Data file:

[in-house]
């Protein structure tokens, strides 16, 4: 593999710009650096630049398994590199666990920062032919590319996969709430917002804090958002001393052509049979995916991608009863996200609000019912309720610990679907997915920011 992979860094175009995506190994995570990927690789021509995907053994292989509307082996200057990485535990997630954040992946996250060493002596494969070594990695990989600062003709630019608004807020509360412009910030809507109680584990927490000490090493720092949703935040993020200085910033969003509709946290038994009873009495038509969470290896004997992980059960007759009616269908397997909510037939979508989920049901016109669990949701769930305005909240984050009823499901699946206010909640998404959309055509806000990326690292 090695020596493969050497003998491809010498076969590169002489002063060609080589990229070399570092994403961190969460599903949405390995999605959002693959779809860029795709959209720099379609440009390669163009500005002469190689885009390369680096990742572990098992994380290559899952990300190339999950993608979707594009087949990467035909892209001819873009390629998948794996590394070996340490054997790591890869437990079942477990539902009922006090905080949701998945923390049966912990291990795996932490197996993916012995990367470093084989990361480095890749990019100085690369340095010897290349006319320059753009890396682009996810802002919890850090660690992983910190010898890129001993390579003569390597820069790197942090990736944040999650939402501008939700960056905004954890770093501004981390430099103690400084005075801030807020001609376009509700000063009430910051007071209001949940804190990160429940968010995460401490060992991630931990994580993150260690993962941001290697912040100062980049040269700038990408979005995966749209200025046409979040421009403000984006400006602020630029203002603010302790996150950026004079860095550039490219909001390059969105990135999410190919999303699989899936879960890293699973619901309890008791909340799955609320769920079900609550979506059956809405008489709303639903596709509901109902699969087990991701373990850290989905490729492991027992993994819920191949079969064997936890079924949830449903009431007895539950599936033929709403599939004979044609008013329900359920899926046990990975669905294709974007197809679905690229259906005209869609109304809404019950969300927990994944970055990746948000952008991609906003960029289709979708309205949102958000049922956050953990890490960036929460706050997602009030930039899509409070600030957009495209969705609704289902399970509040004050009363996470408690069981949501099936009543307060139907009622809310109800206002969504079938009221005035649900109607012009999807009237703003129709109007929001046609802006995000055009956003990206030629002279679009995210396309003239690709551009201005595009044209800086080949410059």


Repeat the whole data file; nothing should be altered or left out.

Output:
[in-house]
């Protein structure tokens, strides 16, 4: 593999710009650096630049398994590199666990920062032919590319996969709430917002804090958002001393052509049979995916991608009863996200609000019912309720610990679907997915920011 992979860094175009995506190994995570990927690789021509995907053994292989509307082996200057990485535990997630954040992946996250060493002596494969070594990695990989600062003709630019608004807020509360412009910030809507109680584990927490000490090493720092949703935040993020200085910033969003509709946290038994009873009495038509969470290896004997992980059960007759009616269908397997909510037939979508989920049901016109669990949701769930305005909240984050009823499901699946206010909640998404959309055509806000990326690292 090695020596493969050497003998491809010498076969590169002489002063060609080589990229070399570092994403961190969460599903949405390995999605959002693959779809860029795709959209720099379609440009390669163009500005002469190689885009390369680096990742572990098992994380290559899952990300190339999950993608979707594009087949990467035909892209001819873009390629998948794996590394070996340490054997790591890869437990079942477990539902009922006090905080949701998945923390049966912990291990795996932490197996993916012995990367470093084989990361480095890749990019100085690369340095010897290349006319320059753009890396682009996810802002919890850090660690992983910190010898890129001993390579003569390597820069790197942090990736944040999650939402501008939700960056905004954890770093501004981390430099103690400084005075801030807020001609376009509700000063009430910051007071209001949940804190990160429940968010995460401490060992991630931990994580993150260690993962941001290697912040100062980049040269700038990408979005995966749209200025046409979040421009403000984006400006602020630029203002603010302790996150950026004079860095550039490219909001390059969105990135999410190919999303699989899936879960890293699973619901309890008791909340799955609320769920079900609550979506059956809405008489709303639903596709509901109902699969087990991701373990850290989905490729492991027992993994819920191949079969064997936890079924949830449903009431007895539950599936033929709403599939004979044609008013329900359920899926046990990975669905294709974007197809679905690229259906005209869609109304809404019950969300927990994944970055990746948000952008991609906003960029289709979708309205949102958000049922956050953990890490960036929460706050997602009030930039899509409070600030957009495209969705609704289902399970509040004050009363996470408690069981949501099936009543307060139907009622809310109800206002969504079938009221005035649900109607012009999807009237703003129709109007929001046609802006995000055009956003990206030629002279679009995210396309003239690709551009201005595009044209800086080949410059």